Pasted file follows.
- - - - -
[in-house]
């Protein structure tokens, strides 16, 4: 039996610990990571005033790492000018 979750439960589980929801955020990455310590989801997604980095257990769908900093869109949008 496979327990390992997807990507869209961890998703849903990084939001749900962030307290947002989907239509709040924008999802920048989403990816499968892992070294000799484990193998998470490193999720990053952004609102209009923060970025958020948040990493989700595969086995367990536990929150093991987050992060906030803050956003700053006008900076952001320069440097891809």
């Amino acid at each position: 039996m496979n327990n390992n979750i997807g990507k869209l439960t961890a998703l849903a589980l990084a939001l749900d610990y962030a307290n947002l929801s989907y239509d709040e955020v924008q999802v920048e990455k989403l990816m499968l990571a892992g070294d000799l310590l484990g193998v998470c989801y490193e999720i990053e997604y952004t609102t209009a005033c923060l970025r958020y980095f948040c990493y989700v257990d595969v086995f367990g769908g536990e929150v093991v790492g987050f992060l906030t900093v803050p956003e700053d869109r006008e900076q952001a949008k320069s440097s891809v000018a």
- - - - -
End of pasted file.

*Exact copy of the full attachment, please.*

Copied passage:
[in-house]
């Protein structure tokens, strides 16, 4: 039996610990990571005033790492000018 979750439960589980929801955020990455310590989801997604980095257990769908900093869109949008 496979327990390992997807990507869209961890998703849903990084939001749900962030307290947002989907239509709040924008999802920048989403990816499968892992070294000799484990193998998470490193999720990053952004609102209009923060970025958020948040990493989700595969086995367990536990929150093991987050992060906030803050956003700053006008900076952001320069440097891809």
């Amino acid at each position: 039996m496979n327990n390992n979750i997807g990507k869209l439960t961890a998703l849903a589980l990084a939001l749900d610990y962030a307290n947002l929801s989907y239509d709040e955020v924008q999802v920048e990455k989403l990816m499968l990571a892992g070294d000799l310590l484990g193998v998470c989801y490193e999720i990053e997604y952004t609102t209009a005033c923060l970025r958020y980095f948040c990493y989700v257990d595969v086995f367990g769908g536990e929150v093991v790492g987050f992060l906030t900093v803050p956003e700053d869109r006008e900076q952001a949008k320069s440097s891809v000018a």